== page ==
We’ve had an outstanding week in the Ozarks with lower temperatures and humidity. The three proceeding weeks had cabin fever dancing at my doorstep.
Summer brings so many wonderful memories from my childhood. In the years before air conditioning we always had the hot meal at noon and only cold dishes for the evening.
Since there was always a garden our bounty was filled with fresh vegetables. Frequently mom would prepare stuffed tomatoes with tuna or chicken salad inside. Other cold meals would feature ham salad, egg salads and meat salads.
They’re full of protein and so satisfying during the hot days of summer.
I’ve been making a great deal of chicken salad this summer and most recently egg salads. In fact this past week I had the pleasure of enjoying a cranberry walnut chicken salad. It was delicious and so easy to duplicate. The ham salads are always made with my hand crank meat processor that attaches to the kitchen counter. You will never find me making any of these cold salads in a food processor. The look alone says: ‘too commercial’. Not to mention it often makes the salads rather mushy. Salsas are the same way, always make by hand and steer clear of the processors. In the end it makes the fruit and vegetables too runny, bruising the fruit as the dish is made.
When I purchased the cranberry walnut chicken salad I seriously read the contents on the outside of the container. To my amazement the salad had been tightly bound by the use of dry bread crumbs. Usually I would make some candid comment about doing anything of this nature. Then I made a large bowl of egg salad. It needed to be just a little tighter for sandwich making. I implemented 2-3 tablespoons of plain bread crumbs, in an egg salad based upon a dozen eggs. It was a little wonder tool! Try this the next time you use a little too much mayo or salad dressing.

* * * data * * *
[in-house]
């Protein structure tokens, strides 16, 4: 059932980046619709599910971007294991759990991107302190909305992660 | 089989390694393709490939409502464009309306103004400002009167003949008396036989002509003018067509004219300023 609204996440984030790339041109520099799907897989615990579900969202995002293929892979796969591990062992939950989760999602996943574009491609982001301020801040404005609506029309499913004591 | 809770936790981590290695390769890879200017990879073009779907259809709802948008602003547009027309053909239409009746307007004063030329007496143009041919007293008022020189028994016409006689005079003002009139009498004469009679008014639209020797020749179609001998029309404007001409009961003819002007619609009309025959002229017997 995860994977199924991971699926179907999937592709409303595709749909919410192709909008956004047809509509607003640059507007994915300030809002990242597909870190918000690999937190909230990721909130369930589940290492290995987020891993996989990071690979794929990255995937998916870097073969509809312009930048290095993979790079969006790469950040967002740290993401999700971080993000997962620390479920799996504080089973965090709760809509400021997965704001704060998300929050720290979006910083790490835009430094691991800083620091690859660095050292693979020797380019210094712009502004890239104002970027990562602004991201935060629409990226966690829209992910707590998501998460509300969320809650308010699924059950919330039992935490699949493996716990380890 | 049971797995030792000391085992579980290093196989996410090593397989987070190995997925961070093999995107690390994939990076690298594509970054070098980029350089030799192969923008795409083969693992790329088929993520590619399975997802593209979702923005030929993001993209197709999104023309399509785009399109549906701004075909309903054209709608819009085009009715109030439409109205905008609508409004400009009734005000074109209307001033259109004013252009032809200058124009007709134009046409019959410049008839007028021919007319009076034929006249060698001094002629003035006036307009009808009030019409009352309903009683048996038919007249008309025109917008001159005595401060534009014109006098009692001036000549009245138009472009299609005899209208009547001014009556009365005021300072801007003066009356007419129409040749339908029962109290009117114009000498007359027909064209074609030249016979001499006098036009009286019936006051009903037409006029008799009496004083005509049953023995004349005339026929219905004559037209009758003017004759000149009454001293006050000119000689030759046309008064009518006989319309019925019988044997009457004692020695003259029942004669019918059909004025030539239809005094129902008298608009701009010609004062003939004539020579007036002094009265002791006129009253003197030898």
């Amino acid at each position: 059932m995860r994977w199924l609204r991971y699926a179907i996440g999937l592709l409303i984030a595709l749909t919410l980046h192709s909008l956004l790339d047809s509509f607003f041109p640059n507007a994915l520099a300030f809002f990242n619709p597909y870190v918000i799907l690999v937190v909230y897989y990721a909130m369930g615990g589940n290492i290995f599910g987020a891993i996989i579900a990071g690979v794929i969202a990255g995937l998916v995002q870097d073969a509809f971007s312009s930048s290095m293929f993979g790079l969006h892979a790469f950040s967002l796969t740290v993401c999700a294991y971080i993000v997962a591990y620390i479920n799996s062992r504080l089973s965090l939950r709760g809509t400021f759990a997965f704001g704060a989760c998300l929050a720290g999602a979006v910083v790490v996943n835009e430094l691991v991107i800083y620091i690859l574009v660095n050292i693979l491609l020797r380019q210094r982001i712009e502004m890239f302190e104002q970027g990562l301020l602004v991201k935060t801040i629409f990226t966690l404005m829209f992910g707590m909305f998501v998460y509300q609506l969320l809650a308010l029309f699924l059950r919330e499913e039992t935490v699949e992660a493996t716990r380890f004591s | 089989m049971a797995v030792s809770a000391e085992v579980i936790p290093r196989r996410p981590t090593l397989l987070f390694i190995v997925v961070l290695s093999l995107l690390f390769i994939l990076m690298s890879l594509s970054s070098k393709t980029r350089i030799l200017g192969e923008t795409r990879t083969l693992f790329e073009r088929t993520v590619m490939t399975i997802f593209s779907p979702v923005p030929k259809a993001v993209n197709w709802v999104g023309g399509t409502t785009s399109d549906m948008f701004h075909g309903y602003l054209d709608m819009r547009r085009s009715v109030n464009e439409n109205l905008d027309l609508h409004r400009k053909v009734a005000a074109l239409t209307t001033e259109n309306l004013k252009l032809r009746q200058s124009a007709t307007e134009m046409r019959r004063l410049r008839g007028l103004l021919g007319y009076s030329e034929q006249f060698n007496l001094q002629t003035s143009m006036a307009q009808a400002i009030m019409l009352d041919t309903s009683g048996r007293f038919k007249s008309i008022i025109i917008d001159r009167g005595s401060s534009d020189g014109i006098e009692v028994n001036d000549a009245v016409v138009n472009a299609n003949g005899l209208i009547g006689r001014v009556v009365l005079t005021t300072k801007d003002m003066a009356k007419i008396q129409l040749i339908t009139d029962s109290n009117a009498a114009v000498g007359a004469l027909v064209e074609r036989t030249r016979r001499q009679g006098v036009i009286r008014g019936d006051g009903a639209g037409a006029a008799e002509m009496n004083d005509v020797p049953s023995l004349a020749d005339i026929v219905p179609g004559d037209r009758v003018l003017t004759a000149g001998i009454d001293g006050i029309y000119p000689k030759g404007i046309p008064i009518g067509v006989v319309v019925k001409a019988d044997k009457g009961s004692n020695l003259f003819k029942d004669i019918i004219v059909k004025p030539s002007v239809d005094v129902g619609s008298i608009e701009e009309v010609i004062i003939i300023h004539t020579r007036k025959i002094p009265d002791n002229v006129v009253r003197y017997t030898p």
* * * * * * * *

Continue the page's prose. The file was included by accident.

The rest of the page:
While I chatter along about meat salads there is still another strong group who dearly love beef salad. All it takes is left over roast, tri tip or brisket to make the dish into another regional favorite.
The type of pickle that you use in this recipe is all based on your personal choice. I prefer a generic sweet pickle. Though my favorite is bread and butter I still prefer the sweet in this salad. On the dressing, you select Miracle Whip or Mayonnaise. One is a little tangier than the other. Often I find that we’ll choose the one that we were raised on. For my generation it’s usually Miracle Whip, but I break the pattern because I use the opposite.
Any way you present your ham salad you’re sure to be applauded because of the work involved in making this dish. They’ll know you love them because you went the extra mile to make something they adore. Here we go again, I’m going to have to make ham salad this week. I start writing my columns and the next thing you know I’m making the dish too!
I would be amiss to end the story about my childhood in Lewis County, Missouri. Since we didn’t have air conditioning until I was 9-11 years of age we cooled off in a more traditional way. Three to five nights a week we headed to the quarry in Monticello, Missouri. The natural swimming hole looked like a private lagoon! It was peachy in my eyes, quality family time and a little piece of heaven. Usually we ate at home before heading out, and sometimes we had a wiener and/or marshmallow roast. Everything was perfect until…..the leeches moved into our paradise! That might have been about the time we got an air conditioner, now that I think about it.
Cherish the day my friends, Simply yours, The Covered Dish. www.thecovereddishcom
Homemade Ham Salad
1 pound, trimmed quality ham
8-10 hard-boiled eggs
3/4 cup sweet relish or ground sweet pickles
1 cup mayonnaise
The ham of choice was excellent and the need for any additional spices was not necessary.
Using an old fashioned hand grinder prepare the salad. This should yield enough meat salad for at least 15, two-slice sandwiches.